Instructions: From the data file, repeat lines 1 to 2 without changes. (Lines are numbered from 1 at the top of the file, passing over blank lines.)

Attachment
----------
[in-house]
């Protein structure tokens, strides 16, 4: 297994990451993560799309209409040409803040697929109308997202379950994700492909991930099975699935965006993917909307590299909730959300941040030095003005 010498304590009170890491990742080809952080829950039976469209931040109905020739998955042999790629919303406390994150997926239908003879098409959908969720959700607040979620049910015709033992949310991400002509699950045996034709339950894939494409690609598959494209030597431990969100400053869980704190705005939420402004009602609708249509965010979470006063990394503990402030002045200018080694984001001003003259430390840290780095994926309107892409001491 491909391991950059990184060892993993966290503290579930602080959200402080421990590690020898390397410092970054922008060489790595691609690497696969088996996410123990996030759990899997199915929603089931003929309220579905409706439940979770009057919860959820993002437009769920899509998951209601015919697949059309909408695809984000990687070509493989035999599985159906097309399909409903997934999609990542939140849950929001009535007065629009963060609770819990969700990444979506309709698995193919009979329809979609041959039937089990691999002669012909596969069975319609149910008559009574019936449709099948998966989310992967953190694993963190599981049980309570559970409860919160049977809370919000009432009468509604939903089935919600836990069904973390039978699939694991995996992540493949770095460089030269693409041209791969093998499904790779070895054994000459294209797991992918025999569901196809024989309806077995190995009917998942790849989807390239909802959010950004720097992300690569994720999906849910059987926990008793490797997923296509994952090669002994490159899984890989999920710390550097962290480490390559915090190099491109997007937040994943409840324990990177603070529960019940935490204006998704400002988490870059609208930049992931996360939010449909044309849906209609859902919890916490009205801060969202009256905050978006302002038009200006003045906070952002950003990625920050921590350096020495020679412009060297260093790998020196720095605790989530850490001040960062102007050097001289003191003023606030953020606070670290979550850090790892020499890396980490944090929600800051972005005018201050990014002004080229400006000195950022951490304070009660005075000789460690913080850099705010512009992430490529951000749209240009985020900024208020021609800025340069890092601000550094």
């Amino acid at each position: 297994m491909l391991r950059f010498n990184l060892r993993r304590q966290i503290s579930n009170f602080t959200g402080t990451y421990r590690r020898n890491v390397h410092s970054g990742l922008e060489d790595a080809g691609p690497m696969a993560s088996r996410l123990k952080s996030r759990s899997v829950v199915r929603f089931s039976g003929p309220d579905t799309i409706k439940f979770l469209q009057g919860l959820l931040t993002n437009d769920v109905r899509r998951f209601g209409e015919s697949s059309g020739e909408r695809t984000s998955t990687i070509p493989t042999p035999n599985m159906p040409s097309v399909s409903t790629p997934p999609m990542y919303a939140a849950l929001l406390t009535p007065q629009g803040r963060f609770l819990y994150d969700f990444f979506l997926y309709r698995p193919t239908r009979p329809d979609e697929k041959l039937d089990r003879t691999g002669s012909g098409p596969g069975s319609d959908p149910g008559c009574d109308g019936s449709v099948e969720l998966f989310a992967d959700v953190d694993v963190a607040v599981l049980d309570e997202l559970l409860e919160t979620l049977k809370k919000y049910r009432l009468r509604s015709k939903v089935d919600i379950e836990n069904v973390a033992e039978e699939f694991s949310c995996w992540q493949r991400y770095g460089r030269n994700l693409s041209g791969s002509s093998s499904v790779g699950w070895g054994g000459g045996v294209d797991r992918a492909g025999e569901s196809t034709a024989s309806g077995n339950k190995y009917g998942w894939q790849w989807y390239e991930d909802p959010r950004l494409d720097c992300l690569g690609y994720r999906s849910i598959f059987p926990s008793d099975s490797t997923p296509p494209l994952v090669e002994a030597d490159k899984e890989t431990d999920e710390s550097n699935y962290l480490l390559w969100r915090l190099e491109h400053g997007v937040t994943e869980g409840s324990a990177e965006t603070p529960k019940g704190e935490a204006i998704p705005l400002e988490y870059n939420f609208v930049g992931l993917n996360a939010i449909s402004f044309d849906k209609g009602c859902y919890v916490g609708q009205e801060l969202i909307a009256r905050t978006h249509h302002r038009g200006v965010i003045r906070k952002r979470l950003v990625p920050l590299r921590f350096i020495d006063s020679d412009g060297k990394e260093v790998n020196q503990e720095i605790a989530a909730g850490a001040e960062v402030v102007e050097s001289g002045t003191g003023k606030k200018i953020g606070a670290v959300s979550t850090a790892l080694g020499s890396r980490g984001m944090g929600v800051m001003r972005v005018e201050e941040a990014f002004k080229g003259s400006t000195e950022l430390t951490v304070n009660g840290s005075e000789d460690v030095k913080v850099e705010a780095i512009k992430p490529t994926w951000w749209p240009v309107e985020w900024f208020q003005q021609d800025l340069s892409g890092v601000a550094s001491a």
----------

[in-house]
């Protein structure tokens, strides 16, 4: 297994990451993560799309209409040409803040697929109308997202379950994700492909991930099975699935965006993917909307590299909730959300941040030095003005 010498304590009170890491990742080809952080829950039976469209931040109905020739998955042999790629919303406390994150997926239908003879098409959908969720959700607040979620049910015709033992949310991400002509699950045996034709339950894939494409690609598959494209030597431990969100400053869980704190705005939420402004009602609708249509965010979470006063990394503990402030002045200018080694984001001003003259430390840290780095994926309107892409001491 491909391991950059990184060892993993966290503290579930602080959200402080421990590690020898390397410092970054922008060489790595691609690497696969088996996410123990996030759990899997199915929603089931003929309220579905409706439940979770009057919860959820993002437009769920899509998951209601015919697949059309909408695809984000990687070509493989035999599985159906097309399909409903997934999609990542939140849950929001009535007065629009963060609770819990969700990444979506309709698995193919009979329809979609041959039937089990691999002669012909596969069975319609149910008559009574019936449709099948998966989310992967953190694993963190599981049980309570559970409860919160049977809370919000009432009468509604939903089935919600836990069904973390039978699939694991995996992540493949770095460089030269693409041209791969093998499904790779070895054994000459294209797991992918025999569901196809024989309806077995190995009917998942790849989807390239909802959010950004720097992300690569994720999906849910059987926990008793490797997923296509994952090669002994490159899984890989999920710390550097962290480490390559915090190099491109997007937040994943409840324990990177603070529960019940935490204006998704400002988490870059609208930049992931996360939010449909044309849906209609859902919890916490009205801060969202009256905050978006302002038009200006003045906070952002950003990625920050921590350096020495020679412009060297260093790998020196720095605790989530850490001040960062102007050097001289003191003023606030953020606070670290979550850090790892020499890396980490944090929600800051972005005018201050990014002004080229400006000195950022951490304070009660005075000789460690913080850099705010512009992430490529951000749209240009985020900024208020021609800025340069890092601000550094």